The SPLASH Doctoral Symposium provides students with useful guidance for completing their dissertation research and beginning their research careers. The Symposium will provide an interactive forum for doctoral students who have progressed far enough in their research to have a structured proposal, but will not be defending their dissertation in the next 12 months.

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Tue 27 Oct
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08:30 - 10:00: Session 1Doctoral Symposium at Brighton 3
08:55 - 09:00
Doctoral Symposium
09:00 - 10:00
DS Invited Keynote Talk I: How to debug the Internet of Things, or, PhD or startup?
Doctoral Symposium
Patrick EugsterPurdue University
10:30 - 12:00: Session 2Doctoral Symposium at Brighton 3
10:30 - 10:40
Lightning Talks
Doctoral Symposium
10:40 - 11:20
Trace Register Allocation
Doctoral Symposium
A: Josef EislJohannes Kepler University Linz
DOI Pre-print
11:20 - 12:00
Trace Obliviousness Computation
Doctoral Symposium
A: Chang LiuUniversity of Maryland
13:30 - 15:10: Session 3Doctoral Symposium at Brighton 3
13:30 - 14:30
DS Invited Keynote Talk II: Lessons and Stories from My Career
Doctoral Symposium
Gary Leavens University of Central Florida
14:30 - 15:10
Privacy and Security Constraints for Code Contributions
Doctoral Symposium
A: Rodrigo AndradeFederal University of Pernambuco
15:30 - 17:20: Session 4Doctoral Symposium at Brighton 3
15:30 - 16:00
DS Invited Keynote Talk III: Papers vs. Artifacts
Doctoral Symposium
Philipp HallerKTH Royal Institute of Technology
16:00 - 16:40
Panini: A Concurrent Programming Model With Modular Reasoning
Doctoral Symposium
16:40 - 17:20
The Spreadsheet Paradigm: A Basis for Powerful and Accessible Programming
Doctoral Symposium
A: Gary MillerUniversity of Technology Sydney

Call for Submissions

Symposium Logistics

At the symposium, presentations will consist of the following:

  • A two-minute overview stating the most critical issues of the research (the “elevator talk”).
  • A separate (strictly-timed) 40-minute description of the proposer’s research. This will be broken down into at most 25 minutes of presentation and 15 minutes of questions.

Structure of Research Description

The research description in your submission and in your symposium presentation must be structured as follows:

Motivation: Why do we care about the problem and the results? If the problem isn’t obviously interesting it might be better to put motivation first, but if your work is incremental progress on a problem that is widely recognized as important, then it is probably better to put the “Problem” section first to indicate which piece of the larger problem you are breaking off to work on. This section should include the importance of your work, the difficulty of the area, and the impact it might have if successful.

Problem: What exact problem, issue, or question does this research address? What limitations or failings of current understanding, knowledge, methods, or technologies does this research resolve? You should position your work with respect to related ideas in this section.

Approach: How did you go about solving or making progress on the problem? What new understanding, knowledge, methods, or technologies will this research generate?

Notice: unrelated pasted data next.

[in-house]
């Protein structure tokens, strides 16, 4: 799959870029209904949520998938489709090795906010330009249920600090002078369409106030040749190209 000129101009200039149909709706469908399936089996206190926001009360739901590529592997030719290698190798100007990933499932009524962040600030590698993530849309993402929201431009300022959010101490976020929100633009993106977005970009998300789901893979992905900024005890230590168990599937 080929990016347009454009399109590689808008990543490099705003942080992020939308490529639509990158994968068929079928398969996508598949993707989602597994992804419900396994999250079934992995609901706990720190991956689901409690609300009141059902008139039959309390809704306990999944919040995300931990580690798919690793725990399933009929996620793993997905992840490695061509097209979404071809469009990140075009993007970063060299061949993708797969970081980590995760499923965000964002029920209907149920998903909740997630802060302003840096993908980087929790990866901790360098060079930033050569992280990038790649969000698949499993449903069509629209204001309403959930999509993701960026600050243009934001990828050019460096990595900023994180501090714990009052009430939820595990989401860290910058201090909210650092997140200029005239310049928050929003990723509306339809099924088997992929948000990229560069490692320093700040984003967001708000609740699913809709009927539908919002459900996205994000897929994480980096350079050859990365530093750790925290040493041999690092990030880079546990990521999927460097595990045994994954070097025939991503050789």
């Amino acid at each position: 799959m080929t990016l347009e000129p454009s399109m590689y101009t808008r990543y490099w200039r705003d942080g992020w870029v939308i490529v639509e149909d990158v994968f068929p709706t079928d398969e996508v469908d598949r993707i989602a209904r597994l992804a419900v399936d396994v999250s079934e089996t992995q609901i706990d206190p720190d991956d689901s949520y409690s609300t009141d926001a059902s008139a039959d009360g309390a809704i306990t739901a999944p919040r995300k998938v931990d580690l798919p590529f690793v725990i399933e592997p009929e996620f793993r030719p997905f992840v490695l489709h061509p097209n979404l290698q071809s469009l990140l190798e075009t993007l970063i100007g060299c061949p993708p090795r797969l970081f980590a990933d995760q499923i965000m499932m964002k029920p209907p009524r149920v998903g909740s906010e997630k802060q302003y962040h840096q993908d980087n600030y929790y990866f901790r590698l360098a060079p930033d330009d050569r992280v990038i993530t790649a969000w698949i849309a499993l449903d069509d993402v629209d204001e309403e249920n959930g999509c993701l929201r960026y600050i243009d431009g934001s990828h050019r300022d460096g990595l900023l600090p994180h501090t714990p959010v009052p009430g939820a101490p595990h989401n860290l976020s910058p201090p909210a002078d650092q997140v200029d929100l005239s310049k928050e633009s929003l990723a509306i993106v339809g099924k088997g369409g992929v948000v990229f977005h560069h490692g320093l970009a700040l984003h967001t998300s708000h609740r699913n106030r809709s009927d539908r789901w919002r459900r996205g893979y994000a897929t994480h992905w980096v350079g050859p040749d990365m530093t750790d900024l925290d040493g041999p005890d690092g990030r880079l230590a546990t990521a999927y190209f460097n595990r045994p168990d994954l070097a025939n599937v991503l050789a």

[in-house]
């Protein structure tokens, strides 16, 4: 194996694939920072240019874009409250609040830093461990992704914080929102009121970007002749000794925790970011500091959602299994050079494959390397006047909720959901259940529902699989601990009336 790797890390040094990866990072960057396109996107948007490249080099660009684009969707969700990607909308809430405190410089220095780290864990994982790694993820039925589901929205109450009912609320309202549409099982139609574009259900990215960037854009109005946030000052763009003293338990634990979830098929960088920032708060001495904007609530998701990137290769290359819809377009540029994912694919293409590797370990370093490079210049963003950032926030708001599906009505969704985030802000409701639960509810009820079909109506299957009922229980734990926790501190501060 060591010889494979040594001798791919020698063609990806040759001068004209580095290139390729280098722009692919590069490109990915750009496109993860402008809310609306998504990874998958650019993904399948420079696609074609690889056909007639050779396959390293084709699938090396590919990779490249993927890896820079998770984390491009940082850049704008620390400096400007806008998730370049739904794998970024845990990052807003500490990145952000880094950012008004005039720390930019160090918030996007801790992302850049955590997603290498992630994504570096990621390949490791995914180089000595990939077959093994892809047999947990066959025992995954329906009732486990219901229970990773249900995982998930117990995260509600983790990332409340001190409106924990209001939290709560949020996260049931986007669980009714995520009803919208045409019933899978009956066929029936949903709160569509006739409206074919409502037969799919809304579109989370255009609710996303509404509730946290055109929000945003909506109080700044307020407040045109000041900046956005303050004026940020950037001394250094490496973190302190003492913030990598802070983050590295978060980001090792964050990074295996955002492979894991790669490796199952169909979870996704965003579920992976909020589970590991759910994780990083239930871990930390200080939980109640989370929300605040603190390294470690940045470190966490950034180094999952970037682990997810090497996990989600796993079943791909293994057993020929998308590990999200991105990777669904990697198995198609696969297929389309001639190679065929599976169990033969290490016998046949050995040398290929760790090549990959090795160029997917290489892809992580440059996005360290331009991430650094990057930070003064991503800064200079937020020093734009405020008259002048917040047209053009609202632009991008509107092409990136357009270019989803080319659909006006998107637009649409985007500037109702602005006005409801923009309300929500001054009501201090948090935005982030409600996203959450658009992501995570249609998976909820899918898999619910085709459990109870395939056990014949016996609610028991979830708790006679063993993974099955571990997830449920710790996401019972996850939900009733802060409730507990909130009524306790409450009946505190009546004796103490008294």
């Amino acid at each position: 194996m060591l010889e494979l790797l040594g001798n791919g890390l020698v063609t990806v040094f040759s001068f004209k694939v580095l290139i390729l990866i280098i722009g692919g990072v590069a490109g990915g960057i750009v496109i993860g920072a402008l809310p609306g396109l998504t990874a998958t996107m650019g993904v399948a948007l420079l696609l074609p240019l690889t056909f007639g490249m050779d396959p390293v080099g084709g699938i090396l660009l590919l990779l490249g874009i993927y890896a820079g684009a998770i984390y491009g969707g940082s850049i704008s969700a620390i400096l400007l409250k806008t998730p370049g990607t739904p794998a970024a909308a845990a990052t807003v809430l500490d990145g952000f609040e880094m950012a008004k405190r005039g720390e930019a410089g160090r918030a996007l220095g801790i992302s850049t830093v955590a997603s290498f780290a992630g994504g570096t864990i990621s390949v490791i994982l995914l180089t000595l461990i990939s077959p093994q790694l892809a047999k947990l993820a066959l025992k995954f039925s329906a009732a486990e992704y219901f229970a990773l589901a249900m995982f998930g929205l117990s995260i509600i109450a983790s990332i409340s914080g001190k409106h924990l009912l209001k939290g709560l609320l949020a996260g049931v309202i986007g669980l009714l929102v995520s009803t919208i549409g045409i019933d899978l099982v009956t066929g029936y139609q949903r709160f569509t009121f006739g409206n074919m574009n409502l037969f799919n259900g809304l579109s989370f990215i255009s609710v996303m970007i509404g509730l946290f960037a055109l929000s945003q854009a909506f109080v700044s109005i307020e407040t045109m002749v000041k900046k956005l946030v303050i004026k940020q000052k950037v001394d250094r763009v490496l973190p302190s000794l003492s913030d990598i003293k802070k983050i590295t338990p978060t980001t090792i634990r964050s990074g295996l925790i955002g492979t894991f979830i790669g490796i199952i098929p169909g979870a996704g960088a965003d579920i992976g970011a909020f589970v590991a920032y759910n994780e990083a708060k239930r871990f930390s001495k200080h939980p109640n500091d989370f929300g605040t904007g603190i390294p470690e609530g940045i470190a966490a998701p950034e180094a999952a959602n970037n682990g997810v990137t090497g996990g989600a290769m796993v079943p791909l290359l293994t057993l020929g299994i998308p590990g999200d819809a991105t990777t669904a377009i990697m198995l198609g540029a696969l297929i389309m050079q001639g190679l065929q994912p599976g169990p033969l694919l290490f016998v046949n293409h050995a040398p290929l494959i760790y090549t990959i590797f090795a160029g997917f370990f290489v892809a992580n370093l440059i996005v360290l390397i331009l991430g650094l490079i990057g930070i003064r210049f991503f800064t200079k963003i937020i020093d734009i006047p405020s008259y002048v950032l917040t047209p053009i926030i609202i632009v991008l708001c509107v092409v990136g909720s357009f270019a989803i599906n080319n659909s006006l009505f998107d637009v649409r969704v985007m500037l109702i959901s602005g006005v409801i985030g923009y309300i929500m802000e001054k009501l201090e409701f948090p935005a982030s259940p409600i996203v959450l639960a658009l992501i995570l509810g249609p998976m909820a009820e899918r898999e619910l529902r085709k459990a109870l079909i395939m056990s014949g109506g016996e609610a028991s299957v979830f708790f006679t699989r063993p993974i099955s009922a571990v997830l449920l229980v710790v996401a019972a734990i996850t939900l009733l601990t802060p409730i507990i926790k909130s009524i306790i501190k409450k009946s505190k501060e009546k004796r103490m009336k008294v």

Evaluation Methodology: In writing the evaluation methodology section of your submission, we encourage you to emphasize two main aspects of your experiment.

  1. Hypothesis: What would be the main research result? What would be the secondary research results? Phrase these as primary and secondary hypothesis.
  2. Experimental Setup: How are you going to set up your experiments to test these hypothesis? What are the variables in these experiments? How do you plan to control these variables for an unbiased experimental result?

Submission Format and Process

To apply for the doctoral symposium, please send a description of your dissertation research, following the structure of research description described above, to by June 30, 2015. Submissions should use the ACM SIGPLAN Conference Format, 10 point font. Please use the following e-mail subject: [SPLASH’15 Doctoral Symposium Submission].

Your submission should not exceed 3 pages, including references and appendices (if applicable). You are not required to use up all 3 pages, but we leave it as an option for students who want to use the Doctoral Symposium paper to publicly document the current progress and contributions of their research. We expect the majority of submissions to be in 2-3 pages. Regardless of the length of your submission, your presentation should be sufficiently detailed to describe your dissertation research.

Your advisor must also send a brief statement of your dissertation progress to date and a statement of recommendation to by June 30, 2015. Please have your advisor use the following e-mail subject: [SPLASH’15 Doctoral Symposium Recommendation for “first-name” “last-name”].

The students whose proposals are selected for presentation are expected to participate in the event for the entire day. Each symposium presenter will have a short paper published in the SPLASH Companion.

Proposers are highly encouraged to submit a poster to the SPLASH Poster session, and participate in the ACM Student Research Competition. These vehicles provide the student with an opportunity for additional feedback and suggestions on their dissertation work, contacts for further interaction, and experience in communicating with other professionals.

More Information

For additional information, clarification, or answers to questions please contact the Doctoral Symposium Chair at